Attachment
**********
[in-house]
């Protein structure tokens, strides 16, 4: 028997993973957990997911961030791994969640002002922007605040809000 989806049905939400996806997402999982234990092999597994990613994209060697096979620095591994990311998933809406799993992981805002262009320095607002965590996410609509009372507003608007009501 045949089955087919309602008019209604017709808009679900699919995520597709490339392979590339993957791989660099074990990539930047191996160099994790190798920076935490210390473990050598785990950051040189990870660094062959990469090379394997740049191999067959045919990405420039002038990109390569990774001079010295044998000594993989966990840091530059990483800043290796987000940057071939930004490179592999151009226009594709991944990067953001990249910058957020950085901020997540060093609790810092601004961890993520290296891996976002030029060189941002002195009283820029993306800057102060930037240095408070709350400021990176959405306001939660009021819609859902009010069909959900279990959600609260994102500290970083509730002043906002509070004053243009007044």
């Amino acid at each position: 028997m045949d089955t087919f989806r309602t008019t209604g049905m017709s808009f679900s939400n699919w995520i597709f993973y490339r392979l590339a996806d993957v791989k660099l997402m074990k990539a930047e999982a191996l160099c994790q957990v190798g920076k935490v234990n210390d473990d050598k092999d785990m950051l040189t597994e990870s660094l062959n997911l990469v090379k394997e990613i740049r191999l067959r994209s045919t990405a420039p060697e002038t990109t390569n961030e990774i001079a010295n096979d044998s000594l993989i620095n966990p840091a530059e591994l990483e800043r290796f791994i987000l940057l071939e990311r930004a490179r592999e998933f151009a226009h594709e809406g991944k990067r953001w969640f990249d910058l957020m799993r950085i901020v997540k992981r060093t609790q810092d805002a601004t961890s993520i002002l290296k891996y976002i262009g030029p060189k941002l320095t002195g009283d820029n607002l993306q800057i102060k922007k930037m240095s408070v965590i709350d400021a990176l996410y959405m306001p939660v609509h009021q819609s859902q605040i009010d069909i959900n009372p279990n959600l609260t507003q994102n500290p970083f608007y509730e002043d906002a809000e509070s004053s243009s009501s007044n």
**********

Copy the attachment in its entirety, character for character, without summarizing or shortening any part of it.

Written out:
[in-house]
């Protein structure tokens, strides 16, 4: 028997993973957990997911961030791994969640002002922007605040809000 989806049905939400996806997402999982234990092999597994990613994209060697096979620095591994990311998933809406799993992981805002262009320095607002965590996410609509009372507003608007009501 045949089955087919309602008019209604017709808009679900699919995520597709490339392979590339993957791989660099074990990539930047191996160099994790190798920076935490210390473990050598785990950051040189990870660094062959990469090379394997740049191999067959045919990405420039002038990109390569990774001079010295044998000594993989966990840091530059990483800043290796987000940057071939930004490179592999151009226009594709991944990067953001990249910058957020950085901020997540060093609790810092601004961890993520290296891996976002030029060189941002002195009283820029993306800057102060930037240095408070709350400021990176959405306001939660009021819609859902009010069909959900279990959600609260994102500290970083509730002043906002509070004053243009007044």
């Amino acid at each position: 028997m045949d089955t087919f989806r309602t008019t209604g049905m017709s808009f679900s939400n699919w995520i597709f993973y490339r392979l590339a996806d993957v791989k660099l997402m074990k990539a930047e999982a191996l160099c994790q957990v190798g920076k935490v234990n210390d473990d050598k092999d785990m950051l040189t597994e990870s660094l062959n997911l990469v090379k394997e990613i740049r191999l067959r994209s045919t990405a420039p060697e002038t990109t390569n961030e990774i001079a010295n096979d044998s000594l993989i620095n966990p840091a530059e591994l990483e800043r290796f791994i987000l940057l071939e990311r930004a490179r592999e998933f151009a226009h594709e809406g991944k990067r953001w969640f990249d910058l957020m799993r950085i901020v997540k992981r060093t609790q810092d805002a601004t961890s993520i002002l290296k891996y976002i262009g030029p060189k941002l320095t002195g009283d820029n607002l993306q800057i102060k922007k930037m240095s408070v965590i709350d400021a990176l996410y959405m306001p939660v609509h009021q819609s859902q605040i009010d069909i959900n009372p279990n959600l609260t507003q994102n500290p970083f608007y509730e002043d906002a809000e509070s004053s243009s009501s007044n």